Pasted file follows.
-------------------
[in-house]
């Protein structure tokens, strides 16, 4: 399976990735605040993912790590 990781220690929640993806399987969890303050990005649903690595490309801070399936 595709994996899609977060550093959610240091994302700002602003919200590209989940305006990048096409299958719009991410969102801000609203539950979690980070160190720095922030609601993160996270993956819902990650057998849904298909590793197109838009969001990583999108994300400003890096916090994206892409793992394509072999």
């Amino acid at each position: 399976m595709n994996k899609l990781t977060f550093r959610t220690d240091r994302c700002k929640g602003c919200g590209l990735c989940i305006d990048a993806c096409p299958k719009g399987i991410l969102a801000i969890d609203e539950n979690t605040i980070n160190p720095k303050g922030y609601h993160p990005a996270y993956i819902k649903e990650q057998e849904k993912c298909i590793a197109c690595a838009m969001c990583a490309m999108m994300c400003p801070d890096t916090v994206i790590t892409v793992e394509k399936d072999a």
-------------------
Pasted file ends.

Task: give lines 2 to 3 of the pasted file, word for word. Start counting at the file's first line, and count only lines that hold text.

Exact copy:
């Protein structure tokens, strides 16, 4: 399976990735605040993912790590 990781220690929640993806399987969890303050990005649903690595490309801070399936 595709994996899609977060550093959610240091994302700002602003919200590209989940305006990048096409299958719009991410969102801000609203539950979690980070160190720095922030609601993160996270993956819902990650057998849904298909590793197109838009969001990583999108994300400003890096916090994206892409793992394509072999």
């Amino acid at each position: 399976m595709n994996k899609l990781t977060f550093r959610t220690d240091r994302c700002k929640g602003c919200g590209l990735c989940i305006d990048a993806c096409p299958k719009g399987i991410l969102a801000i969890d609203e539950n979690t605040i980070n160190p720095k303050g922030y609601h993160p990005a996270y993956i819902k649903e990650q057998e849904k993912c298909i590793a197109c690595a838009m969001c990583a490309m999108m994300c400003p801070d890096t916090v994206i790590t892409v793992e394509k399936d072999a």